6. […] The strange Strange Fire conference has put me into debate with some cessationists, especially when making this video. One common cessationist argument is that if the gift of prophecy still exists, the Bible isn’t our only source for doctrine about God, and thus the door to heresy stands wide open. Tom Pennington also uses this argument in his (bad) case for cessationism. […]

  7. Tylerdoornink says:

    Just curious, would you say that all gifts of the Spirit are volitional? Also, I am not sure of your understanding of the gift of tongues as to whether it is a private prayer language or an actual human language or both, but I’m curious as to your thoughts on the patristic fathers and their belief that it was an actual language…

    • Tylerdoornink says:

      Also, I just briefly read through your responses and #2 is interesting. Do you not think 1 Cor. 15 applies here?

    • Hi Tyler!

      The Spirit gives Hid gifts as He wants and sometime’s He’ll surprise you but most of the times you are aware of His working in you. “The spirits of prophets are subject to the control of prophets.” – 1 Cor 14:32.

      As you see above, I give quite a bunch of examples of instances both in early Pentecostalism as well as today where people speak actual languages when speaking in tongues. I have personal friends who have experienced those kind of things. So I agree with the church fathers on that. However, when reading 1 Cor 12-14 I think it’s obvious that sometimes nobody understands the languages, and if that is because the language is foreign or simply heavenly is sometimes hard to tell.

      When it comes to 1 Cor 15, I assume that your point is that Paul describes himself as the last one seeing the resurrection of Christ, which would grant him the rank of apostleship according to Pennington’s definition. However, Pennington’s definition is based on what Peter says in Acts 1 where you need to have witnessed Christ’s life as well as His death and resurrection to be one among the twelve, something Paul didn’t do.

      The key is of course that “the twelve” and apostles are not the same thing – there are many apostles, Paul lists additional ones in his letters (e.g. Rom 16:7). I would say that the Biblical understanding of an apostle is what we today call missionary – somebody travelling around planting churches, spreading revival and equipping the body of Christ.

      Furthermore, I think it’s wrong to think that Paul means that he is the last one ever seeing the resurrected Christ, since John did that again in Revelation. I know people today who have seen Jesus. Rather, Paul was the last one among those who he listed in 1 Cor 15, not the last one in world history.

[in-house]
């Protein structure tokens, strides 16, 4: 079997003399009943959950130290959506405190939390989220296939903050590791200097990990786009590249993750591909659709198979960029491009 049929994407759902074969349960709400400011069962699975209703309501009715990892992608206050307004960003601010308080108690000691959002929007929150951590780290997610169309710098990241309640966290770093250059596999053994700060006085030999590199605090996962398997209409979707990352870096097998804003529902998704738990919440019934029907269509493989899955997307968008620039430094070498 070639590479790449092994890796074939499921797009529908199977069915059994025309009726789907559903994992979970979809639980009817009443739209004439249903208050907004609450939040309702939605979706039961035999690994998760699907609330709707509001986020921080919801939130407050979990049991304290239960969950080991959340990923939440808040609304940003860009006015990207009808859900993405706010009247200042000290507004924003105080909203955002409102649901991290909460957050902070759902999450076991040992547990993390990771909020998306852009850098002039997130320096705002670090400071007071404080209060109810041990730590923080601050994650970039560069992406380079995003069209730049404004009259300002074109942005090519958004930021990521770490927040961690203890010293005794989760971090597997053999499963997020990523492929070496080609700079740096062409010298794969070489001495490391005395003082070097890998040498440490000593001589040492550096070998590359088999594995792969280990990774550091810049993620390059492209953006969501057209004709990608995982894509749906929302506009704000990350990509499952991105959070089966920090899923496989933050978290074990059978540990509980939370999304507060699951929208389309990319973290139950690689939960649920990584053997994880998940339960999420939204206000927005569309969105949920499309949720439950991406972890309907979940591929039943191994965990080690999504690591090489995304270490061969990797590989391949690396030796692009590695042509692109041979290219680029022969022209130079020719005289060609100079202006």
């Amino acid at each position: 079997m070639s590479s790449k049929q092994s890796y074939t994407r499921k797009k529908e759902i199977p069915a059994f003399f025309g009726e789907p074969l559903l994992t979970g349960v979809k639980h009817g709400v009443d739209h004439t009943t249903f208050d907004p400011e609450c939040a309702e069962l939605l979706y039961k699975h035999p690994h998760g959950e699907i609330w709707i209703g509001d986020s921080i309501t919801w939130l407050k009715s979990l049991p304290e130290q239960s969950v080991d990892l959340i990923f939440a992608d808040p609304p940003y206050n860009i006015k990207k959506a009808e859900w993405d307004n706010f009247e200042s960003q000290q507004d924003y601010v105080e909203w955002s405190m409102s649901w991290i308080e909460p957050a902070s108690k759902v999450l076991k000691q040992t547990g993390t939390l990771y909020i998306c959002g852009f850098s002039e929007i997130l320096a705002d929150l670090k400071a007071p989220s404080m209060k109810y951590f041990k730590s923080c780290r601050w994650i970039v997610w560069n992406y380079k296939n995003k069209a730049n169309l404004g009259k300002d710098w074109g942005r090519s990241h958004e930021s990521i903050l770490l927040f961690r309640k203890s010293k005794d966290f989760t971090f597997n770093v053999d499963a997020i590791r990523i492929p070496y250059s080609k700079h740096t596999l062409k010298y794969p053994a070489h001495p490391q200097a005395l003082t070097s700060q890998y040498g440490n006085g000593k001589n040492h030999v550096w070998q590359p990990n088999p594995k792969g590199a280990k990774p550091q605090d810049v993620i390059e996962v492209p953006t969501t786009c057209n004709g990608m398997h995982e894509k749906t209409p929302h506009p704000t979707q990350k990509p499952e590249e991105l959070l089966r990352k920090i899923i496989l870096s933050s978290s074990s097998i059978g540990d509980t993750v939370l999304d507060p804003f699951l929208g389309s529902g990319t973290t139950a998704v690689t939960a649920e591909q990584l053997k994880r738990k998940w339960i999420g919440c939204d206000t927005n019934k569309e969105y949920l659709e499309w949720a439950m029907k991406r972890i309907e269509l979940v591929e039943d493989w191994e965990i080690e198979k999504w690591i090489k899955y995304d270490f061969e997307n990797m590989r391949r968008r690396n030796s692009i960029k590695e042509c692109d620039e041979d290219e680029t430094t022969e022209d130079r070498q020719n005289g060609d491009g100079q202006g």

• Greg says:

        Could you explain your reasoning for the following claims? I’m not sure where you’re getting them from, and it seems reasonable to doubt them:

        1) Paul didn’t observe Jesus’ life or death before His resurrection.
        2) The word “apostles” in Romans 16:7 refers to a different group than “apostles” in Acts 1:26.

  8. Greg says:

    I appreciate your article, and I found certain points quite thought provoking.

    I would like to re-ask Tylerdoornink’s question: Do you believe the gifts are volitional? For example, do you believe that someone today with the gift of healing can enter a hospital, walk up to anyone they choose (or everyone for that matter), and heal that person in the name of Jesus? I certainly believe God can and does heal people today, but I don’t see it as a gift being given to specific people who can use it at their own discretion (more or less) to glorify God. Does that make sense, and if so what are your thoughts?

    • Hi again brother!

      I’ve actually never heard that some people think Paul witnessed Jesus’ life and death, it is surely very unusal to do so. Luke who wrote the book of Acts never mentions Paul in the gospels, which he surely would have done if Paul was present since he would become a central figure in Acts. No other Gospel mentions Paul either. And there is nothing in Paul’s epistles that indicate that he has personally met Jesus other than in his visions, or witnessed the events described in the Gospels. Rather, his sources are the Holy Spirit and what the other apostles had taught him. There is extremely little – if anything at all – in the Scriptures that indicate that Paul observed Jesus’ life and death. Rather, it’s a speculation on the same level like when Catholics say that Mary went to heaven. The Scriptures never say it happened – but hey, they don’t say it didn’t happen as well, right?

      You seem to interpret Acts 1 as the eternal definition of apostleship, with the conclusion that since Paul called himself an apostle, he must have witnessed Jesus’ life “from John’s baptism to the time when Jesus was taken up from us”. And with that reasoning, Andronicus and Junia also must have witnessed this (Rom 16:7), as well as Barnabas (Acts 14:14), Silas and Timothy (1 Thess 1:1, 2:6) and Apollos (1 Cor 4:6,9) – they were all secret witnesses of the ministry of Jesus, even though several of them didn’t even live in Israel, and they all replaced someone from the twelve when they died. Or did they?